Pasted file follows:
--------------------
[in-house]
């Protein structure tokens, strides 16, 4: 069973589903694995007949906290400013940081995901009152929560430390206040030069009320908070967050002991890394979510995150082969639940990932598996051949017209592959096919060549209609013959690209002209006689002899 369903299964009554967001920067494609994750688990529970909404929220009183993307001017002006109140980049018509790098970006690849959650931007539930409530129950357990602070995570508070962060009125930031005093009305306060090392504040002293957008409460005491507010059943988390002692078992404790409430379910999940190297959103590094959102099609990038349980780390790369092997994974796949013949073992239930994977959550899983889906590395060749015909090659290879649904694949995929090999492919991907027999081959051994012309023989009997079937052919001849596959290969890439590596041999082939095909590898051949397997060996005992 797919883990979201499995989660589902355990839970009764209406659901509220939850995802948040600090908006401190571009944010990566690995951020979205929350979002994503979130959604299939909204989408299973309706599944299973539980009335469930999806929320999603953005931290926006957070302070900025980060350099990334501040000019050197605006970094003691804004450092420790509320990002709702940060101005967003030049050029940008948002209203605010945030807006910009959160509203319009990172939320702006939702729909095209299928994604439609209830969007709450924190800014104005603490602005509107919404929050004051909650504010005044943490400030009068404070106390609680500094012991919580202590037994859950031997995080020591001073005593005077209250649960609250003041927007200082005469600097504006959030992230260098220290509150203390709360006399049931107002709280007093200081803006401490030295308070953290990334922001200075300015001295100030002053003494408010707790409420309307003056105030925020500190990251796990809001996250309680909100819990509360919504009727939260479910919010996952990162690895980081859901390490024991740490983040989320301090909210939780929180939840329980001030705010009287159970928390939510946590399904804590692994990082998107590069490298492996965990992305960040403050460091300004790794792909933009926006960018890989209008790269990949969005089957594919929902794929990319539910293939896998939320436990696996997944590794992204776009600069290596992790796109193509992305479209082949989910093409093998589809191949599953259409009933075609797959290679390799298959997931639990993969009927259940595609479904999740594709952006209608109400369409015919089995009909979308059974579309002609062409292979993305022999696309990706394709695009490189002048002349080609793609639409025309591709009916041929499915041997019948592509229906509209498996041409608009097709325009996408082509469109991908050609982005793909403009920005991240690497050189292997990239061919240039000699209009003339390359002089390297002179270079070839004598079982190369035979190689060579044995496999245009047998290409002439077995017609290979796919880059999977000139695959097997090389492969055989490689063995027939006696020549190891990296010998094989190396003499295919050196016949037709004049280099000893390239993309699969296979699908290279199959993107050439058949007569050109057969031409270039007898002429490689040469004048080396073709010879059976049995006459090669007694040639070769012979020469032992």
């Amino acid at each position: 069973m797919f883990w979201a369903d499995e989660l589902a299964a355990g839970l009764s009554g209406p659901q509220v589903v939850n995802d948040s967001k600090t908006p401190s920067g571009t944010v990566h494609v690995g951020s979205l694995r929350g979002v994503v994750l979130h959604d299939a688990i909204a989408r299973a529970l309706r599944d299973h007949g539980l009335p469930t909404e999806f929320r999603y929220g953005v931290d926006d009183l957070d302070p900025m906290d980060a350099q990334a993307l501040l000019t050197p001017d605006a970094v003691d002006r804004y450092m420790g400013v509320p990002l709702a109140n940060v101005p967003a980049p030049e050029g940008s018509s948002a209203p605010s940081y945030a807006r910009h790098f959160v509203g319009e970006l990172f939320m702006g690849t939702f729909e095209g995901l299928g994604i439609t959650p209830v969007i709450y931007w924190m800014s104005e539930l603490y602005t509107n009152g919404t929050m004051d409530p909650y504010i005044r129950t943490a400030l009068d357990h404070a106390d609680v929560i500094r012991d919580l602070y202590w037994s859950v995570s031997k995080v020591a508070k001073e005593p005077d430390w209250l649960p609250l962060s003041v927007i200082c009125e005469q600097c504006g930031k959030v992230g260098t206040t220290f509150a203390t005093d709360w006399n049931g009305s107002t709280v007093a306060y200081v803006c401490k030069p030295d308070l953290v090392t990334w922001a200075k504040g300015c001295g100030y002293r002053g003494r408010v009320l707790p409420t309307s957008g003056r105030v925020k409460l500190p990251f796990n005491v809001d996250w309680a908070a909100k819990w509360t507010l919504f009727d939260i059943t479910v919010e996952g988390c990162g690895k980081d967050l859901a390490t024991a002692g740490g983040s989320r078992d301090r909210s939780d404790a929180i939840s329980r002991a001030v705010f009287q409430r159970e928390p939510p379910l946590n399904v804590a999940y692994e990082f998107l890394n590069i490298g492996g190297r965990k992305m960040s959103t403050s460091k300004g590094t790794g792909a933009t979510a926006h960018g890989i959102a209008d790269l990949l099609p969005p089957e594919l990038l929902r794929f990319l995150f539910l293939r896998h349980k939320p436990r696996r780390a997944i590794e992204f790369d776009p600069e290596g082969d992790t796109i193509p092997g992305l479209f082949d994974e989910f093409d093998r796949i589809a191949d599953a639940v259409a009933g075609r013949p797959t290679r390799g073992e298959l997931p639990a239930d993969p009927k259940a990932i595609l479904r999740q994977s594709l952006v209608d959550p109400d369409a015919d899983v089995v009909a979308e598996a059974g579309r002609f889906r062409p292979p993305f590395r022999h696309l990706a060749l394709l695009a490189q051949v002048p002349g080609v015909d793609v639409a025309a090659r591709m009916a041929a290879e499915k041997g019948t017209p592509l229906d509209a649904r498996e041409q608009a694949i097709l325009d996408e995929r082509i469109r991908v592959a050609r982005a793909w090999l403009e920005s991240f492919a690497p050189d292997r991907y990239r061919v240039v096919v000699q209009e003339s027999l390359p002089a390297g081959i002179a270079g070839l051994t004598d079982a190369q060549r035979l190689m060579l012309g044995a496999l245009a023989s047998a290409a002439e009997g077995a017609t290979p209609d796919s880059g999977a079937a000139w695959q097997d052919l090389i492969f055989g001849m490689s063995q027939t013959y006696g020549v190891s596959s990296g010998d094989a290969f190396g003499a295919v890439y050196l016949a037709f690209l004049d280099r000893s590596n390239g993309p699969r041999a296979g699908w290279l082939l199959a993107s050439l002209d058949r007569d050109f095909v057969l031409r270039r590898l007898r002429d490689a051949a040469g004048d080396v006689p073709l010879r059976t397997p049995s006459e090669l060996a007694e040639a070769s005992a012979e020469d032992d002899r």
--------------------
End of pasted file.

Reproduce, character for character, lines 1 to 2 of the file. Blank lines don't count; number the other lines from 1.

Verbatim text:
[in-house]
């Protein structure tokens, strides 16, 4: 069973589903694995007949906290400013940081995901009152929560430390206040030069009320908070967050002991890394979510995150082969639940990932598996051949017209592959096919060549209609013959690209002209006689002899 369903299964009554967001920067494609994750688990529970909404929220009183993307001017002006109140980049018509790098970006690849959650931007539930409530129950357990602070995570508070962060009125930031005093009305306060090392504040002293957008409460005491507010059943988390002692078992404790409430379910999940190297959103590094959102099609990038349980780390790369092997994974796949013949073992239930994977959550899983889906590395060749015909090659290879649904694949995929090999492919991907027999081959051994012309023989009997079937052919001849596959290969890439590596041999082939095909590898051949397997060996005992 797919883990979201499995989660589902355990839970009764209406659901509220939850995802948040600090908006401190571009944010990566690995951020979205929350979002994503979130959604299939909204989408299973309706599944299973539980009335469930999806929320999603953005931290926006957070302070900025980060350099990334501040000019050197605006970094003691804004450092420790509320990002709702940060101005967003030049050029940008948002209203605010945030807006910009959160509203319009990172939320702006939702729909095209299928994604439609209830969007709450924190800014104005603490602005509107919404929050004051909650504010005044943490400030009068404070106390609680500094012991919580202590037994859950031997995080020591001073005593005077209250649960609250003041927007200082005469600097504006959030992230260098220290509150203390709360006399049931107002709280007093200081803006401490030295308070953290990334922001200075300015001295100030002053003494408010707790409420309307003056105030925020500190990251796990809001996250309680909100819990509360919504009727939260479910919010996952990162690895980081859901390490024991740490983040989320301090909210939780929180939840329980001030705010009287159970928390939510946590399904804590692994990082998107590069490298492996965990992305960040403050460091300004790794792909933009926006960018890989209008790269990949969005089957594919929902794929990319539910293939896998939320436990696996997944590794992204776009600069290596992790796109193509992305479209082949989910093409093998589809191949599953259409009933075609797959290679390799298959997931639990993969009927259940595609479904999740594709952006209608109400369409015919089995009909979308059974579309002609062409292979993305022999696309990706394709695009490189002048002349080609793609639409025309591709009916041929499915041997019948592509229906509209498996041409608009097709325009996408082509469109991908050609982005793909403009920005991240690497050189292997990239061919240039000699209009003339390359002089390297002179270079070839004598079982190369035979190689060579044995496999245009047998290409002439077995017609290979796919880059999977000139695959097997090389492969055989490689063995027939006696020549190891990296010998094989190396003499295919050196016949037709004049280099000893390239993309699969296979699908290279199959993107050439058949007569050109057969031409270039007898002429490689040469004048080396073709010879059976049995006459090669007694040639070769012979020469032992």